Translucence and soft greys blend for a calming effect on the street-facing side of the house, baffling any traffic noises.
It is a quiet and refined house, and one with a serene and lasting beauty.
Casa Till by WMR Arquitectos is simply constructed from onsite pine for a tiny carbon footprint in a staggeringly lovely setting.
The spectacular uninterrupted panoramic views are perfectly preserved by the supreme humility of the construction.
The client’s wish was that the house should blend into the landscape so that from a distance it would not be visible.
Solar panels on the rooftop supply all the electricity used by the house in its extremely remote location.
The design is just a simple straight shot with a bedroom at each end and the public living space in the center.
A sliding wall can separate off the master bedroom at the end of the house, or incorporate it and extend the living space as seen here.
The utmost in straightforward design, the house is not fancy or elaborate.
This simplicity makes the staggering views all the more stunning.
Truly a one-of-a-kind blissful dream home.
As a long, hard winter comes to an end, and the first fresh breezes of spring linger in the air, we feel a bit like changing things up at home. And namely, we feel like bringing home a bit of colorful personality that’s in your face cool. We’re calling it “getting funky.”
We’ve run across a few interiors that really seem to epitomize exactly that spirit of funkiness. Beginning with the dining rooms pictured above and below.
Lets face it, the room above are totally cool. It’s a combination of the Tulip Chairs, classic and mod at the same time, the psychedelic rainbow rug, and the pop abstract art right down to the Brillo sculpture on the table, that makes these two rooms feel spunky, free and fun. The eye catching, in your face, pendant lights, also add another note of cool.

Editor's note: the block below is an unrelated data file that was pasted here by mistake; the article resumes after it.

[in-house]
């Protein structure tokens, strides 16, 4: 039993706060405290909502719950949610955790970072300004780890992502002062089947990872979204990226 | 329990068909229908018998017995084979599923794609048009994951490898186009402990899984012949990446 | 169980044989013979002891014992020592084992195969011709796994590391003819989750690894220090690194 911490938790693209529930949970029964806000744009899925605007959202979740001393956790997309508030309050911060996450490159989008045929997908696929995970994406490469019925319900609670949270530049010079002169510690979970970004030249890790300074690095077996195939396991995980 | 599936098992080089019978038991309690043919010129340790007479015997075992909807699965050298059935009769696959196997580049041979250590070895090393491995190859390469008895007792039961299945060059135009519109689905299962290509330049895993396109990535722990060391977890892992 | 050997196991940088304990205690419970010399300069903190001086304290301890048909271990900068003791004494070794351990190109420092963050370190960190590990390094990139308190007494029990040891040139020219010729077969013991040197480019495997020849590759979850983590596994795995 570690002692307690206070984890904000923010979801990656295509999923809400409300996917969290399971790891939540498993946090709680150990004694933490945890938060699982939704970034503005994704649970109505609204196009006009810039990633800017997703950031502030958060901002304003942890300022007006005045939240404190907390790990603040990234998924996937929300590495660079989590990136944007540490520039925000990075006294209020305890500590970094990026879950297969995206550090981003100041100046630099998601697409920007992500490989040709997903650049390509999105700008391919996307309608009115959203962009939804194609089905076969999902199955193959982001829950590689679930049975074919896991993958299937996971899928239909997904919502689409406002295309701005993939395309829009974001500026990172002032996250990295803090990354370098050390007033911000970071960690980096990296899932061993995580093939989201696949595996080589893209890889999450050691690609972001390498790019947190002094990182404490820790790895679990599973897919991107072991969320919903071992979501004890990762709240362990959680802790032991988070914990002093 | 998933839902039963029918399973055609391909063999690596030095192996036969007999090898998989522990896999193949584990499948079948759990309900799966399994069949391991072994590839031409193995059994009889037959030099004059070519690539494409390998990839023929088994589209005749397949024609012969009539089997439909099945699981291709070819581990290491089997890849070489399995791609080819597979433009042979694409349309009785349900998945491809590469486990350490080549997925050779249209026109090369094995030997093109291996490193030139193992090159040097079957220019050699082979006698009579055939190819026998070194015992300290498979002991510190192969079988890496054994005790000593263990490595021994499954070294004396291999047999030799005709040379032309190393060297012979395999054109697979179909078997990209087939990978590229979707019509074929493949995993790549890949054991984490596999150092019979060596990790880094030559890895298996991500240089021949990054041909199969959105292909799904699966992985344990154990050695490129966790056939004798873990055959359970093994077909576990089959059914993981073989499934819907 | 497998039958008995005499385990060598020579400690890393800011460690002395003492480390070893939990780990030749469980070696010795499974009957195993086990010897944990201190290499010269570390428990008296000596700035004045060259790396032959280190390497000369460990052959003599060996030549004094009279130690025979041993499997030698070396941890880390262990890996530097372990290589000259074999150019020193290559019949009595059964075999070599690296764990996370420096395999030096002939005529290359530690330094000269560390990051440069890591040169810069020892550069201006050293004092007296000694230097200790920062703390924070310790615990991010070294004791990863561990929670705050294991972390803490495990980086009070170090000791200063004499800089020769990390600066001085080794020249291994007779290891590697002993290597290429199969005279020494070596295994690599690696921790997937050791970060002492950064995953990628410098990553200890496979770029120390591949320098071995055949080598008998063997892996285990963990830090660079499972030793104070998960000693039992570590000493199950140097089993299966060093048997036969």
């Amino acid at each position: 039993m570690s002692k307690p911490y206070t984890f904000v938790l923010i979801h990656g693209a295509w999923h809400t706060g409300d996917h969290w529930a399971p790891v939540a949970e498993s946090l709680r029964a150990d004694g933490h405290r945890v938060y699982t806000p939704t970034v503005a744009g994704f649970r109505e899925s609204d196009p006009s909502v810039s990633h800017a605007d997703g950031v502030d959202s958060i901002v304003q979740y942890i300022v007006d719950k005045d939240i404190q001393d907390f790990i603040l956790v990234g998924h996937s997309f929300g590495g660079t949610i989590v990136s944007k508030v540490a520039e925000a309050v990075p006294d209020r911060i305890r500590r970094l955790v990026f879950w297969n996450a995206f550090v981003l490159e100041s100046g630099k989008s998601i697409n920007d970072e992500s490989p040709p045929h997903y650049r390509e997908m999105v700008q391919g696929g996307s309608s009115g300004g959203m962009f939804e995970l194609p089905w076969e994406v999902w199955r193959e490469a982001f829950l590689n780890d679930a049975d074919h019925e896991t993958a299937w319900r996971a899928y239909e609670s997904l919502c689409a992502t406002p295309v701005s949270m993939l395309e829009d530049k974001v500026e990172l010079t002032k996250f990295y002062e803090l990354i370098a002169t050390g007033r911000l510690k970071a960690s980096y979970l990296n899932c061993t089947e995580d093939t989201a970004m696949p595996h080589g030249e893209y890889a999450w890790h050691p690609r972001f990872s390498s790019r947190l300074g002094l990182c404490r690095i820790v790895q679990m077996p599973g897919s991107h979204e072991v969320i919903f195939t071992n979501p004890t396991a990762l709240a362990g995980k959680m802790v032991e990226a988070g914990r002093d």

And sometimes it takes just one element to funkify a room. Check out the lime green Tulip Chair below in this bedroom:
Below, find a funky living room. What makes it so beyond the pale? We think it’s the fact that every piece of furniture is treated as a sculptural element, with an emphasis on natural, organic shapes. According to the designer who put these shapes together, the organic, curvaceous forms make the angular space feel “sensual.”
Here, a bookcase is the sculptural element that lends this corner office space it’s funk factor.
Now there’s all kind of funk. There’s funky offbeat, and funky boho and funky cool. Art is an essential part of any of those looks. Below, check out a funky boho bedroom made cool by a painting of Frida Kahlo wearing a Daft Punk t-shirt.
And below, a nice little funky vignette incorporates a Buddha and an eclectic mix of artwork.
Here’s another bedroom rendered cool by the use of a Tibetan rug as a wall hanging. Vintage furniture pieces combined in an eclectic mix also up the funk factor.
Wallpaper can be an interesting way to go funky.
And so can the use of reclaimed wood furniture.
Sometimes, funkiness is not about layering lots of pattern, texture and color. It can be adding just one unexpected element in an otherwise pared down space. Like this orange fixed showerhead and and handheld showerhead in a bathroom:
Let’s recap how to go funky.
- Be adventurous when it comes to color, pattern and texture.
- Be eclectic. Mix eras.
- Go sculptural. Buy furniture the way you’d buy a piece of art, thinking of line and form, not just comfort.
- Go vintage. Many of the coolest pieces are from earlier time periods.
- Add original art, the quirkier the better.
- Broaden your decor to incorporate unusual elements, such as wallpaper or reclaimed wood.
- Add just one unexpected element in a pared down space.
- Let yourself go and have fun!